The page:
Other new features are designed to ease the safety concerns of nurses who will work in the building.

Black globes that bulge from the ceiling conceal video cameras. The number of security guards has been increased, from one to two guards, after the nurses' union expressed concerns the hospital may not be safe.

There are also several special rooms reserved for violent patients.

These isolation rooms have no beds, chair, or anything else that could be used as a weapon.

Walls are reinforced with steel, rather than just drywall. Fire sprinkler heads snap off to prevent patients from hanging themselves. Fluorescent lights are set into the wall so they can't be removed for use as a weapon.

The washrooms of these rooms are also built differently, because, Searcy said, "the people who stay in these rooms have a tendency to rip the sinks off the walls."

Nurses are to be given panic buttons to carry with them, which, when pressed, will call security for help.

These safety measures are meant to ease concerns of nurses who are at times threatened, hit, bitten and spat at by aggressive patients.

Other safety measures are intended to lower the risk of diseases spreading through the hospital.

Several rooms are built to hold patients with contagious diseases such as tuberculosis. Air inside these rooms is kept at lower pressure than the rest of the building. Put a hand over the doorframe, and one feels air slowly being sucked inside.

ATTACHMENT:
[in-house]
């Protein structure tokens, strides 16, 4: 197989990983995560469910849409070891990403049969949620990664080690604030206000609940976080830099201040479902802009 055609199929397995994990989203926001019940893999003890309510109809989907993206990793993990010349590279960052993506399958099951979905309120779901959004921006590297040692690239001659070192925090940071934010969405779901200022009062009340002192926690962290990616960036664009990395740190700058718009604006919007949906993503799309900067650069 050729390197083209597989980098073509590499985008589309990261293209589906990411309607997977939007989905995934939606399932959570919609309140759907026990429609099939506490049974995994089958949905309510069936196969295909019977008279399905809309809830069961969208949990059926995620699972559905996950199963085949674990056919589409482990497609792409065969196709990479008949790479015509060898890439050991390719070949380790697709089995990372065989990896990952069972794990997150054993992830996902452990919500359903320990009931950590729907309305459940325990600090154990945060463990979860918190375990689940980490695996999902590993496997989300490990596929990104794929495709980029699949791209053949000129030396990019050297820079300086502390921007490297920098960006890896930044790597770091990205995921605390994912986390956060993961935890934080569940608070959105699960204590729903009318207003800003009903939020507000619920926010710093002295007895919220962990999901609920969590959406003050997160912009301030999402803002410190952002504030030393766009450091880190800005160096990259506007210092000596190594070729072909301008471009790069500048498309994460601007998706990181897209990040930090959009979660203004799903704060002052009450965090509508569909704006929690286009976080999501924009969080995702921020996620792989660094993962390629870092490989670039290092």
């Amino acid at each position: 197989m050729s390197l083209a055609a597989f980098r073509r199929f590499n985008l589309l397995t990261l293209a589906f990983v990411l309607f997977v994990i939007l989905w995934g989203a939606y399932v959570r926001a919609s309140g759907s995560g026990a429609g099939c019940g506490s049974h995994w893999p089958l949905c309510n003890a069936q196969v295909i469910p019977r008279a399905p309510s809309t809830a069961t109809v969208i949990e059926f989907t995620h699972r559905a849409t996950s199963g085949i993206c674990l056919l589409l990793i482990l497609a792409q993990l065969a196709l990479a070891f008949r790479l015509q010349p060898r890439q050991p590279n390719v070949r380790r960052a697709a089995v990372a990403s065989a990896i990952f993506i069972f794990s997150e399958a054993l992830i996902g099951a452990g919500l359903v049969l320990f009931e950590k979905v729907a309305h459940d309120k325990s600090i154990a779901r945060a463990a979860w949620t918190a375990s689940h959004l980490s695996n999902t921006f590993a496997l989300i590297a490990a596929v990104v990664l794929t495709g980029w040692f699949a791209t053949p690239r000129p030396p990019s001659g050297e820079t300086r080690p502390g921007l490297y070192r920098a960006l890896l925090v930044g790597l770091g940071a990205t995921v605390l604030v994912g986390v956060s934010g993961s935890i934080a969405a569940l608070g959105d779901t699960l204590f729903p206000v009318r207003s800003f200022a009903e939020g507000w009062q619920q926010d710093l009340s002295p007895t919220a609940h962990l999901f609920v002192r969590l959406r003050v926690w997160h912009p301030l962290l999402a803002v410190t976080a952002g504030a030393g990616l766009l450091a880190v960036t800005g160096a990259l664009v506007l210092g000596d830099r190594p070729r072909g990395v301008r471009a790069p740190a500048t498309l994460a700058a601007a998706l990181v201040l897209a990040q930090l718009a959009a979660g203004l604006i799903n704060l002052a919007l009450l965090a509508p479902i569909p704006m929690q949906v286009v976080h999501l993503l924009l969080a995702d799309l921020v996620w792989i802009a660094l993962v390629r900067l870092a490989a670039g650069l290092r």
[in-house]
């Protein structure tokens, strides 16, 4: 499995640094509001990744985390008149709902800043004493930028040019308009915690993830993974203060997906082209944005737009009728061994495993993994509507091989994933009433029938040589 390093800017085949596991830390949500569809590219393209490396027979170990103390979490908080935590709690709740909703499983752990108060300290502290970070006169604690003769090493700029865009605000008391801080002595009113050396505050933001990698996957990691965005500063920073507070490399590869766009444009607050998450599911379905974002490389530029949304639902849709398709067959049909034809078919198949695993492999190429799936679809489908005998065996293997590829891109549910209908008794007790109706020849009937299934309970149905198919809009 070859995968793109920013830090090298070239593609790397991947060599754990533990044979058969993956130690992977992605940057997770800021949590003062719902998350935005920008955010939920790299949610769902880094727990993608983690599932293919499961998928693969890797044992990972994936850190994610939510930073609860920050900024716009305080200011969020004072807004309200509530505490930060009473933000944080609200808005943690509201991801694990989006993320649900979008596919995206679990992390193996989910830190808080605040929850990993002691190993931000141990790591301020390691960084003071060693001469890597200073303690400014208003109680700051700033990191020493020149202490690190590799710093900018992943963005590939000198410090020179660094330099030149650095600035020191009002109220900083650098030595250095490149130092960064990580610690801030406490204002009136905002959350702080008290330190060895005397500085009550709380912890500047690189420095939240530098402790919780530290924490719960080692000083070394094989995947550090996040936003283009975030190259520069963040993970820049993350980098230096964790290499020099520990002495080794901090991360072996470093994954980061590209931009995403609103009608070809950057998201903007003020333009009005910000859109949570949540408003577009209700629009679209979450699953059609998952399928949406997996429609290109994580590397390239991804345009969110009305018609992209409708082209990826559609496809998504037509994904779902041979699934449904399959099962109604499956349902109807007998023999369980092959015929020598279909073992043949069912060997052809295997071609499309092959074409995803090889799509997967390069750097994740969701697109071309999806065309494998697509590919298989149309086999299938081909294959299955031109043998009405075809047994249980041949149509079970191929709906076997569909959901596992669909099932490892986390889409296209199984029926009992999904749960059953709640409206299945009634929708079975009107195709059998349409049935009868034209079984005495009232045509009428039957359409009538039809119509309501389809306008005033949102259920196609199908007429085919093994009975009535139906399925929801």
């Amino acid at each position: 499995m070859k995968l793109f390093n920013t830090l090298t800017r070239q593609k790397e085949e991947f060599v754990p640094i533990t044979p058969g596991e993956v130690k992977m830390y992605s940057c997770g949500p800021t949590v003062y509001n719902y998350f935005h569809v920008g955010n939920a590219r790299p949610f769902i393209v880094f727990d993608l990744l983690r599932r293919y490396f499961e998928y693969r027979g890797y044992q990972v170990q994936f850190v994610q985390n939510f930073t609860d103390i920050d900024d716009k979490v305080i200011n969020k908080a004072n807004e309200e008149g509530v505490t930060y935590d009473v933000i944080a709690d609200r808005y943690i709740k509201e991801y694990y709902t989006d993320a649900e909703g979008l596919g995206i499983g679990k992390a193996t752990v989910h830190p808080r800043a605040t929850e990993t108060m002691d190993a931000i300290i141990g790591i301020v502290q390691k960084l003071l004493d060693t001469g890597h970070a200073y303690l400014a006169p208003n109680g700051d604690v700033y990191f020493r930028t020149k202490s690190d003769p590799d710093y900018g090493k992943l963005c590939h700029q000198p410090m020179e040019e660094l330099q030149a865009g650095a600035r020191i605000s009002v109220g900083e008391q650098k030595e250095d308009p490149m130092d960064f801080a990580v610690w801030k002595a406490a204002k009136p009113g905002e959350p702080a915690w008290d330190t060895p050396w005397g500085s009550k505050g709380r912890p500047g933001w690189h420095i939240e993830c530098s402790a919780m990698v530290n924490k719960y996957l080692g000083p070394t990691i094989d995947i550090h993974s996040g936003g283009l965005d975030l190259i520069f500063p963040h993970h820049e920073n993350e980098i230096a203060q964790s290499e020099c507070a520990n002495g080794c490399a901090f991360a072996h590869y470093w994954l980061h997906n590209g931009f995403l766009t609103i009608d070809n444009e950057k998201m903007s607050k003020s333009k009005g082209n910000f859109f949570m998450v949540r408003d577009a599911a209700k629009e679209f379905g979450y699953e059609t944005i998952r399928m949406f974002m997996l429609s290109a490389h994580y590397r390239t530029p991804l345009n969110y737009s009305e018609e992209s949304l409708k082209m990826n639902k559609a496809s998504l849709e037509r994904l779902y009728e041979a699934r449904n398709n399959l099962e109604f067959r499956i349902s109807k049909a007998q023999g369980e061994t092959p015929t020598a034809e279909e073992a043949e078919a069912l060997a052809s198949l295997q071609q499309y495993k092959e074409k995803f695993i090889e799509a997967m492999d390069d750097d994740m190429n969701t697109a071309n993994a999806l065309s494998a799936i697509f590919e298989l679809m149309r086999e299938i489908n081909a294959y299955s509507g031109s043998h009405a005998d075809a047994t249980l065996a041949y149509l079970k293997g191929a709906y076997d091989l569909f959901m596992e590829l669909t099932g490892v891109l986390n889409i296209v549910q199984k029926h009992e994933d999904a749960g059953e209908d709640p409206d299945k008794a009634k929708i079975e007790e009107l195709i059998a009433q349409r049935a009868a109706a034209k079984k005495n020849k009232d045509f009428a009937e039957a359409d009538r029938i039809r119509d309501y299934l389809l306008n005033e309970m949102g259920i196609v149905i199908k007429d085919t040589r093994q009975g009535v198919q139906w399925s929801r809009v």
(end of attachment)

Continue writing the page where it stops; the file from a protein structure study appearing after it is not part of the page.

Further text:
"That means that bugs won't mix with anyone else," Searcy said.

The baseboards are rounded, and less likely to collect dust. Heaters have been moved from the floors to the ceiling. Both these measures are supposed to lessen the odds of illnesses being spread from one patient to another, or to staff.

Some of the old building's structural shortcomings were among the reasons why the hospital lost its national accreditation two years ago.

Another reason was the amount of incomplete paperwork. Searcy said that's also being improved.

Last November the hospital knew of 779 incomplete pieces of paperwork. Last week, they knew of less than 200, Searcy said.

Searcy says he's confident the hospital will be accredited again by next autumn. But by then, he'll be gone. Searcy departs his post as hospital director in February.

The new hospital also offers a bigger lab to run tests for the hospital, and the rest of the Baffin's nurse stations.

Not all diagnostic equipment will be in place when the building opens. The new x-ray equipment is expected to arrive in November.

And the new hospital will lack a CAT scan. But, "If you have a couple million dollars, we promise to use it on the CAT scan," Searcy said.

The Qikiqtani General Hospital has been a long time coming. And it cost a lot of money to build.

Planning of the new hospital started more than a decade ago, in 1996. The building's total cost is $64 million. That amount includes everything from hiring an architect to the finishing details – such as the plaque that fell off the wall.

Of the construction cost, $1 million went to Inuit labour.